The definition of affordable is different for employers and individuals. This is how the Government defines “affordable”.
For employees receiving their benefits from an employer
If the employee portion of the health insurance the employer provides costs more than 9.5% of the employee’s income, and it doesn’t cover at least 60% (Minimum Value) of the employees medical expenses, this is considered to be “unaffordable”. If your insurance is “unaffordable” you are then permitted to see if you qualify for a Subsidy (Advanced Premium Tax Credit). If the employee’s insurance from their employer is affordable, then the employee is NOT eligible for a tax subsidy.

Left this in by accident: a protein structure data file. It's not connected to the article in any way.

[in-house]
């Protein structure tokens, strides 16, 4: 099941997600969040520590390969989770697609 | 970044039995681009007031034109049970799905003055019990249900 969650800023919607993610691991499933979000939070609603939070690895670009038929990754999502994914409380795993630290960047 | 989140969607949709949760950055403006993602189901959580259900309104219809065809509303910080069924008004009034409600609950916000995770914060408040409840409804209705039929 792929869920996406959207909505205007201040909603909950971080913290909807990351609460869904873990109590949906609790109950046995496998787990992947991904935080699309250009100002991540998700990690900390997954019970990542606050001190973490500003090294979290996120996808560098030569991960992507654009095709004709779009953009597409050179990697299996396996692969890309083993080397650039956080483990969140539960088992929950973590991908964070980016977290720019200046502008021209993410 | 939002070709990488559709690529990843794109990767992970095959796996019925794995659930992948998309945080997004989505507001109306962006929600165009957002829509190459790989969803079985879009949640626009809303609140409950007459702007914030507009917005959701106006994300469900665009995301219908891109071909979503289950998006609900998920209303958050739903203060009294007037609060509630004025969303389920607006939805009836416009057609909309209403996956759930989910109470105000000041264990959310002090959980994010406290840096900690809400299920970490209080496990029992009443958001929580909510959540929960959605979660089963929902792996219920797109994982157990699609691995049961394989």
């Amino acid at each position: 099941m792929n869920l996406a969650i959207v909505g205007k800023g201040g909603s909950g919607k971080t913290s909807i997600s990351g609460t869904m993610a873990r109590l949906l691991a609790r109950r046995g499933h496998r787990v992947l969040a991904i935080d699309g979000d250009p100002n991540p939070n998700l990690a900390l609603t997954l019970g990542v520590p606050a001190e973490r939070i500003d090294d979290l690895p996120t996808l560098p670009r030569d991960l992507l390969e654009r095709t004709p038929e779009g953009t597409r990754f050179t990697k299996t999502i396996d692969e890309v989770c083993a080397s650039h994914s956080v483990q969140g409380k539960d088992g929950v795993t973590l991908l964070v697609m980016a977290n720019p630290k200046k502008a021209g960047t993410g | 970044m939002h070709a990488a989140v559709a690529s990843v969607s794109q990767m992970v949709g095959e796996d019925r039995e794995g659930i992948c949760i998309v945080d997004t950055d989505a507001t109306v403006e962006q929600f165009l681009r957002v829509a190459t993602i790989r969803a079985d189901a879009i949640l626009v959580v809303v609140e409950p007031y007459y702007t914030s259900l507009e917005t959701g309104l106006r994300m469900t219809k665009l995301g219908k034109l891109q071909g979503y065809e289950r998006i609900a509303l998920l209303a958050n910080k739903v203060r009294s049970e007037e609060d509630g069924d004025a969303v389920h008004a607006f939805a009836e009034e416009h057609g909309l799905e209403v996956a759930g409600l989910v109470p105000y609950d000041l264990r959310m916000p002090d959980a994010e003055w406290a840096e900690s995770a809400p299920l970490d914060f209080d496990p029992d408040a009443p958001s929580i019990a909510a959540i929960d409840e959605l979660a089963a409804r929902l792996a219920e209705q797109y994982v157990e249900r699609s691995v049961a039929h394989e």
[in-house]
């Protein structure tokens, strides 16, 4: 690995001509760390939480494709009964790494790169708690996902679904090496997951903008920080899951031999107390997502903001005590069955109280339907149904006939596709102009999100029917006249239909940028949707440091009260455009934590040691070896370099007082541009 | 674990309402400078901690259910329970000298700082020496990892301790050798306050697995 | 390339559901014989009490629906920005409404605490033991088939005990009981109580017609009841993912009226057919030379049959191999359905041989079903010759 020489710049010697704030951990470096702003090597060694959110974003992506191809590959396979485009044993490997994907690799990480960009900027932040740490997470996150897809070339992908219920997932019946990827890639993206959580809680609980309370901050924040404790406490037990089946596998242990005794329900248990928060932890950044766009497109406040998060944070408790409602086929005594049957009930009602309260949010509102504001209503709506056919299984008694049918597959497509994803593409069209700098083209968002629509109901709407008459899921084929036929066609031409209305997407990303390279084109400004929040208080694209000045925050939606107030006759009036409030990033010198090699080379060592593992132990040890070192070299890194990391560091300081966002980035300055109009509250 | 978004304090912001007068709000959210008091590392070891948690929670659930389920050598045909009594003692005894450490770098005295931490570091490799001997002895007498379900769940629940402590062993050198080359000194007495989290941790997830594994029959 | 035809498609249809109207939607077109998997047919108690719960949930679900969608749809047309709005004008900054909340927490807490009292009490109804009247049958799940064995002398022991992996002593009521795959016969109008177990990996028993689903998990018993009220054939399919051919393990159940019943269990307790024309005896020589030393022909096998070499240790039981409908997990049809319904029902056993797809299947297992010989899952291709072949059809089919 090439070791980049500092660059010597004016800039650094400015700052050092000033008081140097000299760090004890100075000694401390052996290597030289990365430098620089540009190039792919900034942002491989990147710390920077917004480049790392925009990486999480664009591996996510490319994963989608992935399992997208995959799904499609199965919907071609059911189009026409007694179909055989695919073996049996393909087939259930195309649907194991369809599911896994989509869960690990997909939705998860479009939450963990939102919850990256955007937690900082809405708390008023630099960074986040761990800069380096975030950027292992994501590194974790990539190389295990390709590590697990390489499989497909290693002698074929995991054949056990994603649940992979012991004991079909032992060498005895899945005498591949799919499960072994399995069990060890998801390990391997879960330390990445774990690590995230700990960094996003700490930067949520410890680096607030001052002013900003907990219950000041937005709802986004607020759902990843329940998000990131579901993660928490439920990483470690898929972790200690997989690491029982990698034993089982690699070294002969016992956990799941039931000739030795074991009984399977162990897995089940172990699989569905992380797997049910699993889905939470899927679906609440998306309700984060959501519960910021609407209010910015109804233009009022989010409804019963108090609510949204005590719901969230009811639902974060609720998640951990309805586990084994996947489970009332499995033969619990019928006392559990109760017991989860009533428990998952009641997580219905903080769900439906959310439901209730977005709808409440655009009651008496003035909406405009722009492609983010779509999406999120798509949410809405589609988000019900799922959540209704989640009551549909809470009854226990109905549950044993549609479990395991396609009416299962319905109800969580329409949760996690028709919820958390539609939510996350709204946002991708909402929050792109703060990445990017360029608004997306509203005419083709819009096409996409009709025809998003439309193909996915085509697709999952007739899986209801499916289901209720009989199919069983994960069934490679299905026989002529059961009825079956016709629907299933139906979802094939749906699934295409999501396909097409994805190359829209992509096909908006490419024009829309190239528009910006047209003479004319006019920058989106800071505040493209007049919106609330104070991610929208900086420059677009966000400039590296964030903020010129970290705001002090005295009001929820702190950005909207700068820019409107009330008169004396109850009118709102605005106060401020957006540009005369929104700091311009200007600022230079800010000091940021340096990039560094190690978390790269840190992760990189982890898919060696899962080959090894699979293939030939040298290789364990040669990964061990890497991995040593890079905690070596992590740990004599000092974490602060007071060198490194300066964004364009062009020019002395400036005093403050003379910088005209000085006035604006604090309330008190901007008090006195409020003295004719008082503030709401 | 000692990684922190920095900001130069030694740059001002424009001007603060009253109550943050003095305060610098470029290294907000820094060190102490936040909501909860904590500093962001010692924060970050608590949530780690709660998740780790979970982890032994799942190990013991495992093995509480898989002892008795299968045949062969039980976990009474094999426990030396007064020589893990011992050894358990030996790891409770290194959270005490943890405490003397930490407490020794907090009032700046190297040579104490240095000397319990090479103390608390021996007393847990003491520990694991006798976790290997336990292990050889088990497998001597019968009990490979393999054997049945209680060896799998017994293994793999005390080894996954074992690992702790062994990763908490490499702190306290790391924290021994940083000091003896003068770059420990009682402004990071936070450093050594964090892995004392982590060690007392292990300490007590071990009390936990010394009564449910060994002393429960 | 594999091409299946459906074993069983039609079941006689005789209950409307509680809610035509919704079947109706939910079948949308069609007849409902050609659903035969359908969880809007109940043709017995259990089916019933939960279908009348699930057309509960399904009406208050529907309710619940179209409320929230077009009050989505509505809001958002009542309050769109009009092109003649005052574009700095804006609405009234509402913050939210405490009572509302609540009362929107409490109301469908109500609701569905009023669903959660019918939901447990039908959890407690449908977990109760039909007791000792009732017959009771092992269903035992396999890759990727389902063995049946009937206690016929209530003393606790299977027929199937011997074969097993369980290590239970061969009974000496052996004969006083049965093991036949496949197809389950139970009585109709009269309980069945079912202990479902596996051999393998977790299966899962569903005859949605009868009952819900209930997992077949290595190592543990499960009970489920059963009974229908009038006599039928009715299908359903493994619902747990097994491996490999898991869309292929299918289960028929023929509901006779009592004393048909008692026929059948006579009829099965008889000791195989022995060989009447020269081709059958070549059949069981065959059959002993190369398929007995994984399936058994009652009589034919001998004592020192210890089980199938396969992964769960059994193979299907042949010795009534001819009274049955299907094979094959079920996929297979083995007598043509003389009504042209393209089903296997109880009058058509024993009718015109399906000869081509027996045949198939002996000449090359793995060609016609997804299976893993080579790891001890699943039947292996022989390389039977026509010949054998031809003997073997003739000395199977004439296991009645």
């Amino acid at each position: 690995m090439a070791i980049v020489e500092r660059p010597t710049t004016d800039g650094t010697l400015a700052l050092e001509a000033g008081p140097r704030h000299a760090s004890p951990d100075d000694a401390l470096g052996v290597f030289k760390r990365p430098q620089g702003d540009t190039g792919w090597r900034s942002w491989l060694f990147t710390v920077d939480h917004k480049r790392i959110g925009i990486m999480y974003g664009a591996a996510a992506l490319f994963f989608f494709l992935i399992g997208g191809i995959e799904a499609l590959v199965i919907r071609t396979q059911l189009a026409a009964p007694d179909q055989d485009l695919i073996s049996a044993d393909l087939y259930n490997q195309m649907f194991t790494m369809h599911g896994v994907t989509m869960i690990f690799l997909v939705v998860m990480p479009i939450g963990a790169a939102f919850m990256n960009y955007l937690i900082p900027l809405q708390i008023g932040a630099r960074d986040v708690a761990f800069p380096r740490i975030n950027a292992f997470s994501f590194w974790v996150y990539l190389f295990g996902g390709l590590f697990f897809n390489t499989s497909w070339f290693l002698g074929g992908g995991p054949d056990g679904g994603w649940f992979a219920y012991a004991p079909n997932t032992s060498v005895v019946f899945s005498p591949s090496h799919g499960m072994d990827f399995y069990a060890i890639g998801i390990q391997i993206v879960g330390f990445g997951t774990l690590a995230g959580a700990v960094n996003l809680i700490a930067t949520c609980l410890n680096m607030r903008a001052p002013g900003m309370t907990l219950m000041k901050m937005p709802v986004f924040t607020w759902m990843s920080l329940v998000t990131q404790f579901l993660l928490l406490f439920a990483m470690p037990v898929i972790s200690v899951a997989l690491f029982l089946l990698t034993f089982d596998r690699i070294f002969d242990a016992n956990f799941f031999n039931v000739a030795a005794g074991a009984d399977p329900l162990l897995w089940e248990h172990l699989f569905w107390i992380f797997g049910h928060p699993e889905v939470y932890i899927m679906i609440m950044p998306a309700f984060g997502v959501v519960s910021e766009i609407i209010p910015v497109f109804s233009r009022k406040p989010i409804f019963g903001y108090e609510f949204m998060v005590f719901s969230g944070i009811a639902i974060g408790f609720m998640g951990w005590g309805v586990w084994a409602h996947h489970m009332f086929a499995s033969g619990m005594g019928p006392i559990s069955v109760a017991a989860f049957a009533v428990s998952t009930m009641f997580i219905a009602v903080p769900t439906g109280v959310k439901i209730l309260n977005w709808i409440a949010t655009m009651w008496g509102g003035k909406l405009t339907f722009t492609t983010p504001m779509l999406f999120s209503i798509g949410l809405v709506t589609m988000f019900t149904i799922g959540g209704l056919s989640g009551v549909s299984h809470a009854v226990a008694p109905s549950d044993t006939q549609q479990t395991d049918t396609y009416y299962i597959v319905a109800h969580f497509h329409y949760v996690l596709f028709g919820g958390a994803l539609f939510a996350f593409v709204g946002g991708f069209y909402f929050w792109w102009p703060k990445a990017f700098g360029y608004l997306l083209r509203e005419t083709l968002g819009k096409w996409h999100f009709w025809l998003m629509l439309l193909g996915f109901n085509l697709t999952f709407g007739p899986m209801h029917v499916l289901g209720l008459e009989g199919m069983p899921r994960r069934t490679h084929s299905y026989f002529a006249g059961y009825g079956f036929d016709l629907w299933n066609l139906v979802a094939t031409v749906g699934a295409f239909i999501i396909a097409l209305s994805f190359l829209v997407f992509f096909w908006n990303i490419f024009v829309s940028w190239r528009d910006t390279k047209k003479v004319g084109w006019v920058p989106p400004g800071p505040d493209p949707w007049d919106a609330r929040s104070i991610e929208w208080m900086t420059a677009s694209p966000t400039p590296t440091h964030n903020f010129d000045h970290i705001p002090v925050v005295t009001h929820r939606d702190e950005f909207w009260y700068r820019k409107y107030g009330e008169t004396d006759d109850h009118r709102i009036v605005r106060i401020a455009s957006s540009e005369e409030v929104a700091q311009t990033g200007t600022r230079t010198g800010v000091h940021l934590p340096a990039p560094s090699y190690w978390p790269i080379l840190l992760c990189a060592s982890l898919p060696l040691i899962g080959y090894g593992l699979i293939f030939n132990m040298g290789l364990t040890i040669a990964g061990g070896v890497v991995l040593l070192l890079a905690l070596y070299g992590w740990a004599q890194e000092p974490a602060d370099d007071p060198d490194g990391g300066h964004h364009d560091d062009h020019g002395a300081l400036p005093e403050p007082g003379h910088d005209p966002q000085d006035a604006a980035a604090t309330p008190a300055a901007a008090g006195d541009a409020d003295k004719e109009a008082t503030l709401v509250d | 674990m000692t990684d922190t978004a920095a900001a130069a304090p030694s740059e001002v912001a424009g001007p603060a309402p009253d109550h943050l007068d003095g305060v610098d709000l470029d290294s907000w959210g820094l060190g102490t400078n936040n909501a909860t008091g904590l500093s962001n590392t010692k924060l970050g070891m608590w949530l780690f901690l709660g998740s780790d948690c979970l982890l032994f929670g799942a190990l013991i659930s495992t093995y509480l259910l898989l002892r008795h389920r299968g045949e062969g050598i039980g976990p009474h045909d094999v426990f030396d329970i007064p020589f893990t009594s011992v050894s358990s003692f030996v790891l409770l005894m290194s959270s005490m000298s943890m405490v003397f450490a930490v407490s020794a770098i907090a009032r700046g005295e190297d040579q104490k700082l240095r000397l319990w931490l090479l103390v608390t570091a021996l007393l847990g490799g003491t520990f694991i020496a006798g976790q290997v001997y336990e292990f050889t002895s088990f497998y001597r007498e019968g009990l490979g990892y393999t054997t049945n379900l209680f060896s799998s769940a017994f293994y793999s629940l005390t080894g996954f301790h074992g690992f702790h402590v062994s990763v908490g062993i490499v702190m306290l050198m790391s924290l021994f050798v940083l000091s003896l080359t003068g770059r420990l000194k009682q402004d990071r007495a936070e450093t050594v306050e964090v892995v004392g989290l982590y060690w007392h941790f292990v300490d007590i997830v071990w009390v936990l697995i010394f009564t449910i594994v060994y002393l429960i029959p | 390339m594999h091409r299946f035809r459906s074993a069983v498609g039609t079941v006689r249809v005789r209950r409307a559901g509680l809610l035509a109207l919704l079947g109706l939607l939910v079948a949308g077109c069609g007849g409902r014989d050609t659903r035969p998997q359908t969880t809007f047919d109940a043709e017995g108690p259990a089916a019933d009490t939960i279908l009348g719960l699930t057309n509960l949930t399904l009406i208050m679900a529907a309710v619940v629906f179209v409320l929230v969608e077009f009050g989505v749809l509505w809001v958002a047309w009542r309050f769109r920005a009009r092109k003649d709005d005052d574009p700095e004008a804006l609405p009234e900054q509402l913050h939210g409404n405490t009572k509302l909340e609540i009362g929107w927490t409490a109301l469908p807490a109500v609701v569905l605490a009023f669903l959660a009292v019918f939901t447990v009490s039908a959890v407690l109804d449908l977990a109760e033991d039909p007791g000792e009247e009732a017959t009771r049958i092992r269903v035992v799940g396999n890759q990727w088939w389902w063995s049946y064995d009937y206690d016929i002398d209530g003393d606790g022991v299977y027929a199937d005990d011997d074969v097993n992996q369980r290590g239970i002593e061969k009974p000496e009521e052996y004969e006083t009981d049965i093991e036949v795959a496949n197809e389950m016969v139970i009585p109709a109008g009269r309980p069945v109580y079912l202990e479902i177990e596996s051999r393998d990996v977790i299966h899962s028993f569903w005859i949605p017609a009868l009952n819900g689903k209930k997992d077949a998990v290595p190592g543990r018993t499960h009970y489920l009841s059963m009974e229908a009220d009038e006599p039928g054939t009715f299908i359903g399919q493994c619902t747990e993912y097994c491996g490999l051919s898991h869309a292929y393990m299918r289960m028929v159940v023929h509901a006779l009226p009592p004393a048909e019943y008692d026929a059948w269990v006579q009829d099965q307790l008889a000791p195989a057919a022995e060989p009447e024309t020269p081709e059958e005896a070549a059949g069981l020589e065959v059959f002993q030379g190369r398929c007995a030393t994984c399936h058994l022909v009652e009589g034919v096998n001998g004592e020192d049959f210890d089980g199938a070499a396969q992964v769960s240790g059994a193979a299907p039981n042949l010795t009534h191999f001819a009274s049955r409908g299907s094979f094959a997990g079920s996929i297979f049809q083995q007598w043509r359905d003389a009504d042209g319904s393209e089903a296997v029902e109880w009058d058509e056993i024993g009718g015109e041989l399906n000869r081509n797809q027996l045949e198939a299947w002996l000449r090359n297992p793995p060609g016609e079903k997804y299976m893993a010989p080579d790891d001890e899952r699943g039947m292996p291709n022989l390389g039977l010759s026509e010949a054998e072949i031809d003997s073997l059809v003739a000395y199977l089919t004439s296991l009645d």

If you DO NOT receive health insurance from your employer
As individuals or families, if your portion of the health insurance premium costs more than 8% of your household income, it is considered “unaffordable”, which means you don’t have to buy a medical plan “excludable.”
For individuals and families that go to the exchange to buy health insurance, IF the insurance is greater than 8% of your Modified Adjusted Gross Income (MAGI) it is considered “unaffordable” and you are not required to buy insurance. MOST Americans will find they will qualify for either Medicaid or a Subsidized plan that makes insurance “affordable.”